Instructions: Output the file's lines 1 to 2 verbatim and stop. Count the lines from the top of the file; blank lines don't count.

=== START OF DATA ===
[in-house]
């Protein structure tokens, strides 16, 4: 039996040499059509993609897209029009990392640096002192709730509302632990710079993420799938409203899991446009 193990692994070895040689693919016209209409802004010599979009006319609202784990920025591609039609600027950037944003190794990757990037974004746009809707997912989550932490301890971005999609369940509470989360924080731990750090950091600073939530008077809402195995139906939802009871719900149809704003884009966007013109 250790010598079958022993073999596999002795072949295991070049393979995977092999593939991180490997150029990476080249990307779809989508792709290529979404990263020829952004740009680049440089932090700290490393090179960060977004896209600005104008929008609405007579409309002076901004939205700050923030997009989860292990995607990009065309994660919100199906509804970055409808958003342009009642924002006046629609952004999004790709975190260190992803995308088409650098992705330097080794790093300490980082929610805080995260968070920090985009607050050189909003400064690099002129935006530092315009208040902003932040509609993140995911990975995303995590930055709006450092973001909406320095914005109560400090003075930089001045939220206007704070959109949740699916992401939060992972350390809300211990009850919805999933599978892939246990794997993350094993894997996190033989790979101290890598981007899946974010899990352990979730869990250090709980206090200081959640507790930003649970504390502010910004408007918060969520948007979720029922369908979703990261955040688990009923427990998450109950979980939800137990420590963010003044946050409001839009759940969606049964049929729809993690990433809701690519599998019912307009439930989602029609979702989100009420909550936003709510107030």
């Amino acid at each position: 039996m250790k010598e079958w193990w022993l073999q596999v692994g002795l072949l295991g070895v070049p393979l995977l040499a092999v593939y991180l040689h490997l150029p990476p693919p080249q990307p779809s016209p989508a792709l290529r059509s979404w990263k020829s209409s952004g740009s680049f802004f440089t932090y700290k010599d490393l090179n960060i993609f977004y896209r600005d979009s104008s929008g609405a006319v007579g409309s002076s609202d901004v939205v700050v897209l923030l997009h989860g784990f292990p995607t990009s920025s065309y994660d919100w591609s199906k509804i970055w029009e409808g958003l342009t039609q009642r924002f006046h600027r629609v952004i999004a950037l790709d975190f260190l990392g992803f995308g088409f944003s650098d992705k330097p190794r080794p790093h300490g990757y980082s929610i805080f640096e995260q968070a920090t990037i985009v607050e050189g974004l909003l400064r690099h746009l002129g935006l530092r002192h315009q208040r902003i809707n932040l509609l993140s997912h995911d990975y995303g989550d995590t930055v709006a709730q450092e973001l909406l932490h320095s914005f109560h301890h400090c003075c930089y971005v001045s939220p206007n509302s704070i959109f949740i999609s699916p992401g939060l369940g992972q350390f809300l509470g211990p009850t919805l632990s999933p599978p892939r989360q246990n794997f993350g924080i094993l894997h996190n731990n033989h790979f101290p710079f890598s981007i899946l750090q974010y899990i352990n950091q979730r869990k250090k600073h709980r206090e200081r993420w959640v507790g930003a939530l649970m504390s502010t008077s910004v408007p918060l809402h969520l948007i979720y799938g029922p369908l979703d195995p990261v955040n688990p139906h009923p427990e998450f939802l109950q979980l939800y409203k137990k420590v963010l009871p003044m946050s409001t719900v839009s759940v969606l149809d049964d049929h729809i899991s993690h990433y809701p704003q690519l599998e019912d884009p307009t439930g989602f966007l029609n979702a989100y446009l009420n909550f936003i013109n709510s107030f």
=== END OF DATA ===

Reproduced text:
[in-house]
């Protein structure tokens, strides 16, 4: 039996040499059509993609897209029009990392640096002192709730509302632990710079993420799938409203899991446009 193990692994070895040689693919016209209409802004010599979009006319609202784990920025591609039609600027950037944003190794990757990037974004746009809707997912989550932490301890971005999609369940509470989360924080731990750090950091600073939530008077809402195995139906939802009871719900149809704003884009966007013109 250790010598079958022993073999596999002795072949295991070049393979995977092999593939991180490997150029990476080249990307779809989508792709290529979404990263020829952004740009680049440089932090700290490393090179960060977004896209600005104008929008609405007579409309002076901004939205700050923030997009989860292990995607990009065309994660919100199906509804970055409808958003342009009642924002006046629609952004999004790709975190260190992803995308088409650098992705330097080794790093300490980082929610805080995260968070920090985009607050050189909003400064690099002129935006530092315009208040902003932040509609993140995911990975995303995590930055709006450092973001909406320095914005109560400090003075930089001045939220206007704070959109949740699916992401939060992972350390809300211990009850919805999933599978892939246990794997993350094993894997996190033989790979101290890598981007899946974010899990352990979730869990250090709980206090200081959640507790930003649970504390502010910004408007918060969520948007979720029922369908979703990261955040688990009923427990998450109950979980939800137990420590963010003044946050409001839009759940969606049964049929729809993690990433809701690519599998019912307009439930989602029609979702989100009420909550936003709510107030």